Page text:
Posted by: recycleannarbor | June 29, 2012

Weighing it Up – Biweekly Collection of Residual Waste for Landfill

An article published today by the New York Times revisits an issue in Portland, Oregon that began in October 2011, when the city launched every other week garbage collection. Portland’s collection service, which was introduced at the end of October 2011, is designed for households to utilize several bins for different waste streams:

  1. A small kitchen pail for collection of food waste.
  2. A green wheeled cart for compostable waste.
  3. A blue wheeled cart for paper, plastic, and metal recyclables.
  4. A smaller, yellow ‘tote’ (square plastic container), for glass bottles and jars.
  5. A wheeled cart for garbage (20-gallon, 35-gallon, 60-gallon or 90-gallon sizes)

A wide range of organic waste can be placed in the green cart. Food scraps collected in the kitchen pail include meat, bones, dairy, grains, and cooked food, as well as more traditional streams such as fruit and vegtable peelings. The pail is emptied directly into the green cart which is serviced every week.

The blue wheeled cart for paper, plastic, and metal and the yellow tote for glass are also serviced weekly. These bins should hold the majority of reading, packaging, and container materials used at the location. Additionally, motor oil is also collected at the curbside.

The trash cart is for any residual material which can not be placed in the organics cart for composting or the recycling cart and tote. Items placed in this cart include paper plates, coffee cups, freezer boxes, and containers and packaging unsuitable for recycling and composting. Kitchen fats and grease must be placed in a sealed container before being placed in the cart, and pet waste, cat litter, diapers, feminine hygiene products, ashes, sawdust, packaging peanuts, and broken glass must be bagged. The trash cart is serviced every two weeks.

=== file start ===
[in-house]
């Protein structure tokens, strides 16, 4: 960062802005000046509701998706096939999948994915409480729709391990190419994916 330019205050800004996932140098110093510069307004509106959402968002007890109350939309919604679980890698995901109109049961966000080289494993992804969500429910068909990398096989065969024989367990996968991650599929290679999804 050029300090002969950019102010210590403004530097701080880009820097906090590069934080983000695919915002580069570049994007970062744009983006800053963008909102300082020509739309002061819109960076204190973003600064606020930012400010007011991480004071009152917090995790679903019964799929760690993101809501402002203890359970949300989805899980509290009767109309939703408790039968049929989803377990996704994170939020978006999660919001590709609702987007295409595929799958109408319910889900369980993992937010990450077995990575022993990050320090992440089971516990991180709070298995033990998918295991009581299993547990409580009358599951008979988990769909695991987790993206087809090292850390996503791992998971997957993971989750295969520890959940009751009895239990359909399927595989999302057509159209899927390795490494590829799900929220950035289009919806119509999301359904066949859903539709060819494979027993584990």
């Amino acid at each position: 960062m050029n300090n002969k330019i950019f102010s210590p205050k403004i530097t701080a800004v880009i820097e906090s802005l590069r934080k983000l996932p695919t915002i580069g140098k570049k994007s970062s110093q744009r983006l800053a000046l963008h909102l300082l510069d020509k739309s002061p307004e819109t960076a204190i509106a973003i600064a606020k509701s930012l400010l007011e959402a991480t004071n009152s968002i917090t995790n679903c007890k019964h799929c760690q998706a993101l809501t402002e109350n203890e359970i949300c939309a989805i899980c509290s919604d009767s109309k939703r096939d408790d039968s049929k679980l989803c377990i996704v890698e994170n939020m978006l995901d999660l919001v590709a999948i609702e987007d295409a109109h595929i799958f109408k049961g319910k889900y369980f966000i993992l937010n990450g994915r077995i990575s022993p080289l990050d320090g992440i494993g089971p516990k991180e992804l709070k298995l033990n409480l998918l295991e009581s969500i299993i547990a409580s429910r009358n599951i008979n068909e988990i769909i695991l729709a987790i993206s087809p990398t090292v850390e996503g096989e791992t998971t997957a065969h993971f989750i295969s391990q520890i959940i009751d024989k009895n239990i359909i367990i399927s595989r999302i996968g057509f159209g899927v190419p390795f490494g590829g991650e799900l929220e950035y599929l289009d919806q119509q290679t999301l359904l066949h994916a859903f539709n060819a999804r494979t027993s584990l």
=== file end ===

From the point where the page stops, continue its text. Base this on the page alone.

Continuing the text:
In Feburary 2012, a report by The Skanner covered public concerns about every other week trash collection of material such as diapers, pet waste, feminine hygiene products, and medical materials such as incontinance pads. There was rising public concern about odor and unsantitary conditions that may come about in the summer months.

The New York Times report details problems with an increase in gulls at the waste transfer station, which led to a falconer being  hired to patrol the site with three falcons. This has been successful in reducing the number of gulls at the site. Gulls were also reported at the garbage site, indicating that not all food waste was being diverted into the organic waste carts. Far West Fibers, which handles more than 70 percent of the city’s recyclables sorting, told the New York Times that after the initial introduction of the new system they saw a 50 percent increase in the amount of contamination in the recycling loads.

In the UK, every other week trash collection is widely shown to be effective in increasing recycling rates. Nine of the the English local governments with the highest recycling rates have a system in which garbage and recycling are collected on alternate weeks, with separate weekly food waste collections. The reduced capacity available for landfill waste makes residents better utilize their other containers. If recycling is not sorted, and is placed in the garbage container, the container will soon be over full. Effective sorting of  household waste ensures that only minimal non-recyclable waste is left in the trash cart for landfill. If this waste is bagged and tied effectively, odor and insect problems should be limited.

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